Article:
The Civil War Hub of ArkansasOn October 2, 1862 General-in-Chief H.W. Halleck wrote to Major-General Samuel R. Curtis in Saint Louis telling him that the military governor of Arkansas has telegraphed that General Fredrick Steele was ordered to send a portion of his force to Sulphur Springs by water. Halleck comments to Curtis, “I fear that you will regret dividing his army, and that the part left at Helena will be useless or lost.” Halleck continues, “Unless you find it absolutely necessary to withdraw General Steele he ought to operate from Helena.”

Regarding the troops needed to perform military operations west of the Mississippi River, hedoes, however, reassure Curtis that, “The moment Cincinnati and Louisville are relieved I can give you more troops from Illinois and Ohio.”

Civil War Arkansas: A Military Atlas

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Later in the day Curtis responds to Halleck that General Fredrick Steele’s movements were, in fact, in accordance with a suggestion make by Halleck, “of the 18th ultimo to General Schofield to co-operate with Missouri troops.” Curtis then tells Halleck, regarding the movement of Steele’s troops via water to Sulphur Springs, “ Water is the quickest and safest route.”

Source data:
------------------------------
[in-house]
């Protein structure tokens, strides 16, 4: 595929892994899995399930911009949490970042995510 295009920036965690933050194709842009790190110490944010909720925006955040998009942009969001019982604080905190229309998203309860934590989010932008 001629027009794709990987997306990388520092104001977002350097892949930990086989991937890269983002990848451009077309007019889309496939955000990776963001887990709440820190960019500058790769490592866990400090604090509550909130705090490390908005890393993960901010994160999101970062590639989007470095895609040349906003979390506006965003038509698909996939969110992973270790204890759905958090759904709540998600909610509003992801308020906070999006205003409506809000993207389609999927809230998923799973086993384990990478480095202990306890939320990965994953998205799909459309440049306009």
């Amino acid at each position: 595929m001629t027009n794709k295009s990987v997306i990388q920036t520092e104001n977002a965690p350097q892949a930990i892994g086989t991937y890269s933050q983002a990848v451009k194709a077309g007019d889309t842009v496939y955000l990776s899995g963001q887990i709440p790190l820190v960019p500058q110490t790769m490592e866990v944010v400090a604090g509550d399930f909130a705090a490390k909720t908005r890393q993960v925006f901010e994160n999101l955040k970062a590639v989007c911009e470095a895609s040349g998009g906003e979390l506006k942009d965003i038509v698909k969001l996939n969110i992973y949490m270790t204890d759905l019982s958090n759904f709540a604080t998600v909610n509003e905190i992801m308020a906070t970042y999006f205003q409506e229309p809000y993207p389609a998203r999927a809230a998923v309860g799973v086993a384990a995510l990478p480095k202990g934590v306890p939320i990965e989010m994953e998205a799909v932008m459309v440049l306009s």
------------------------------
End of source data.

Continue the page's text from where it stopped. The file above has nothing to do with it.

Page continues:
Regarding the division of troops from Helena, Curtis explains to Halleck, “I had to divide the Helena force to do anything, as I do not wish to abandon Helena.” Curtis continued, “Phelps has his heart set on Little Rock, which at this time would be only an incumbrance [but] It is easy to re-enforce Helena if you let me have fresh troops, and the health and discipline of the Army will be improved by the change.”

In Curtis’ reply, he also includes intelligence information. He notes that while, “McBride, with 5,000 or 6,000 men, presses upon Boyd at Pilot Knob, where we hold not half the force.” He continued, “I could not draw from any other source but Helena.”

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Military actions in this “Today in Arkansas During the Civil War” column can be traced better using the Civil War Arkansas: A Military Atlas. You can trace the same roads they walked in many cases in this atlas. You can find obscure references to communities mentioned in Civil War records that can be located in this atlas. Civil War Arkansas: A Military Atlas is the perfect companion book for this “Today in History” series.

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